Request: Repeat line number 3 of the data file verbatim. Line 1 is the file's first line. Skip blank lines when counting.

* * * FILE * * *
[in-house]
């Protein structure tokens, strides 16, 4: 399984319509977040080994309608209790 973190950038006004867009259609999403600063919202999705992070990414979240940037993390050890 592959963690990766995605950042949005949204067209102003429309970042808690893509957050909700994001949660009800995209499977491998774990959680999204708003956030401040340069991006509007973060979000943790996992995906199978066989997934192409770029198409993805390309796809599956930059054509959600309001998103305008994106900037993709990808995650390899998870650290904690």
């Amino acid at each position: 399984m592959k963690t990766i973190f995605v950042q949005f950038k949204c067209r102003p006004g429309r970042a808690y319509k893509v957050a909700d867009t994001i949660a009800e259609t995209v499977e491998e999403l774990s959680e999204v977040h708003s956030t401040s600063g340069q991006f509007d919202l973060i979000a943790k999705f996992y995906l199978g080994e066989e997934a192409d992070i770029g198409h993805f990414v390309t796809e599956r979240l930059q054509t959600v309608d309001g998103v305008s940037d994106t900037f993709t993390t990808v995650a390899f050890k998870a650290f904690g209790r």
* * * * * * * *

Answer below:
């Amino acid at each position: 399984m592959k963690t990766i973190f995605v950042q949005f950038k949204c067209r102003p006004g429309r970042a808690y319509k893509v957050a909700d867009t994001i949660a009800e259609t995209v499977e491998e999403l774990s959680e999204v977040h708003s956030t401040s600063g340069q991006f509007d919202l973060i979000a943790k999705f996992y995906l199978g080994e066989e997934a192409d992070i770029g198409h993805f990414v390309t796809e599956r979240l930059q054509t959600v309608d309001g998103v305008s940037d994106t900037f993709t993390t990808v995650a390899f050890k998870a650290f904690g209790r």